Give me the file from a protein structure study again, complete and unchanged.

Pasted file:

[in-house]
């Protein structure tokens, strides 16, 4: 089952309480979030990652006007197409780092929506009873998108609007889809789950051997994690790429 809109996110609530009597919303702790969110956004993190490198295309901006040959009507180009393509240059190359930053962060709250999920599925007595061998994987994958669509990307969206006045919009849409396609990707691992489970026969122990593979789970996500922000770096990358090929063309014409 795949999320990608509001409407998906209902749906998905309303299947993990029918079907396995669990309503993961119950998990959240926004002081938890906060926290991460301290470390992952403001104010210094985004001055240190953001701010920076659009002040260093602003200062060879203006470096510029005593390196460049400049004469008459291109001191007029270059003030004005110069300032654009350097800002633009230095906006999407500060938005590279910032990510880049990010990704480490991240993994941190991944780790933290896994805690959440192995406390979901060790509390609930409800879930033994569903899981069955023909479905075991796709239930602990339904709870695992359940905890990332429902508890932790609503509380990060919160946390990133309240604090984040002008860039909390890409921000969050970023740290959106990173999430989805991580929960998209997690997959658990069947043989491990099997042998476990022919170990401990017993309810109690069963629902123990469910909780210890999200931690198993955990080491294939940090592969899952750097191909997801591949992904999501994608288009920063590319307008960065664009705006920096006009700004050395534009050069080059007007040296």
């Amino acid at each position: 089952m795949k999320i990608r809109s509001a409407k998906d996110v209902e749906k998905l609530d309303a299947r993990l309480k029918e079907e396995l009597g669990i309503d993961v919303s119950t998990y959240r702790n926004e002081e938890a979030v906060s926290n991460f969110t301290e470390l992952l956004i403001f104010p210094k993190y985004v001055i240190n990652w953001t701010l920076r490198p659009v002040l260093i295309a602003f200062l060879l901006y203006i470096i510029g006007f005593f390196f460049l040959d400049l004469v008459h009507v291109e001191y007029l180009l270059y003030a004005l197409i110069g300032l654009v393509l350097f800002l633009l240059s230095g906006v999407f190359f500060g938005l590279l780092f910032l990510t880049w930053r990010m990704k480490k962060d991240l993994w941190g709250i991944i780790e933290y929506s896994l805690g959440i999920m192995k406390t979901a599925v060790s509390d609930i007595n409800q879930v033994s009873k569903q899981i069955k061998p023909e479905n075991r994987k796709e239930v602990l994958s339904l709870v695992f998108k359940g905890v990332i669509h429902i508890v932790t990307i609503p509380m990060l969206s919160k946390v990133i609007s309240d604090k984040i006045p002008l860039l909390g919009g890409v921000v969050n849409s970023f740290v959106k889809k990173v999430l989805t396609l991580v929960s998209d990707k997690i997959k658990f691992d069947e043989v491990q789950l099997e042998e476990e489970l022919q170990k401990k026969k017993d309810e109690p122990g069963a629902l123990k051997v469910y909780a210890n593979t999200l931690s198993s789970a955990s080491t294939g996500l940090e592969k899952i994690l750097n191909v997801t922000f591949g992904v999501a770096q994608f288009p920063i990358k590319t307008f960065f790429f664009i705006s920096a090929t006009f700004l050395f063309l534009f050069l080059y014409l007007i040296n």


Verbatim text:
[in-house]
């Protein structure tokens, strides 16, 4: 089952309480979030990652006007197409780092929506009873998108609007889809789950051997994690790429 809109996110609530009597919303702790969110956004993190490198295309901006040959009507180009393509240059190359930053962060709250999920599925007595061998994987994958669509990307969206006045919009849409396609990707691992489970026969122990593979789970996500922000770096990358090929063309014409 795949999320990608509001409407998906209902749906998905309303299947993990029918079907396995669990309503993961119950998990959240926004002081938890906060926290991460301290470390992952403001104010210094985004001055240190953001701010920076659009002040260093602003200062060879203006470096510029005593390196460049400049004469008459291109001191007029270059003030004005110069300032654009350097800002633009230095906006999407500060938005590279910032990510880049990010990704480490991240993994941190991944780790933290896994805690959440192995406390979901060790509390609930409800879930033994569903899981069955023909479905075991796709239930602990339904709870695992359940905890990332429902508890932790609503509380990060919160946390990133309240604090984040002008860039909390890409921000969050970023740290959106990173999430989805991580929960998209997690997959658990069947043989491990099997042998476990022919170990401990017993309810109690069963629902123990469910909780210890999200931690198993955990080491294939940090592969899952750097191909997801591949992904999501994608288009920063590319307008960065664009705006920096006009700004050395534009050069080059007007040296």
């Amino acid at each position: 089952m795949k999320i990608r809109s509001a409407k998906d996110v209902e749906k998905l609530d309303a299947r993990l309480k029918e079907e396995l009597g669990i309503d993961v919303s119950t998990y959240r702790n926004e002081e938890a979030v906060s926290n991460f969110t301290e470390l992952l956004i403001f104010p210094k993190y985004v001055i240190n990652w953001t701010l920076r490198p659009v002040l260093i295309a602003f200062l060879l901006y203006i470096i510029g006007f005593f390196f460049l040959d400049l004469v008459h009507v291109e001191y007029l180009l270059y003030a004005l197409i110069g300032l654009v393509l350097f800002l633009l240059s230095g906006v999407f190359f500060g938005l590279l780092f910032l990510t880049w930053r990010m990704k480490k962060d991240l993994w941190g709250i991944i780790e933290y929506s896994l805690g959440i999920m192995k406390t979901a599925v060790s509390d609930i007595n409800q879930v033994s009873k569903q899981i069955k061998p023909e479905n075991r994987k796709e239930v602990l994958s339904l709870v695992f998108k359940g905890v990332i669509h429902i508890v932790t990307i609503p509380m990060l969206s919160k946390v990133i609007s309240d604090k984040i006045p002008l860039l909390g919009g890409v921000v969050n849409s970023f740290v959106k889809k990173v999430l989805t396609l991580v929960s998209d990707k997690i997959k658990f691992d069947e043989v491990q789950l099997e042998e476990e489970l022919q170990k401990k026969k017993d309810e109690p122990g069963a629902l123990k051997v469910y909780a210890n593979t999200l931690s198993s789970a955990s080491t294939g996500l940090e592969k899952i994690l750097n191909v997801t922000f591949g992904v999501a770096q994608f288009p920063i990358k590319t307008f960065f790429f664009i705006s920096a090929t006009f700004l050395f063309l534009f050069l080059y014409l007007i040296n």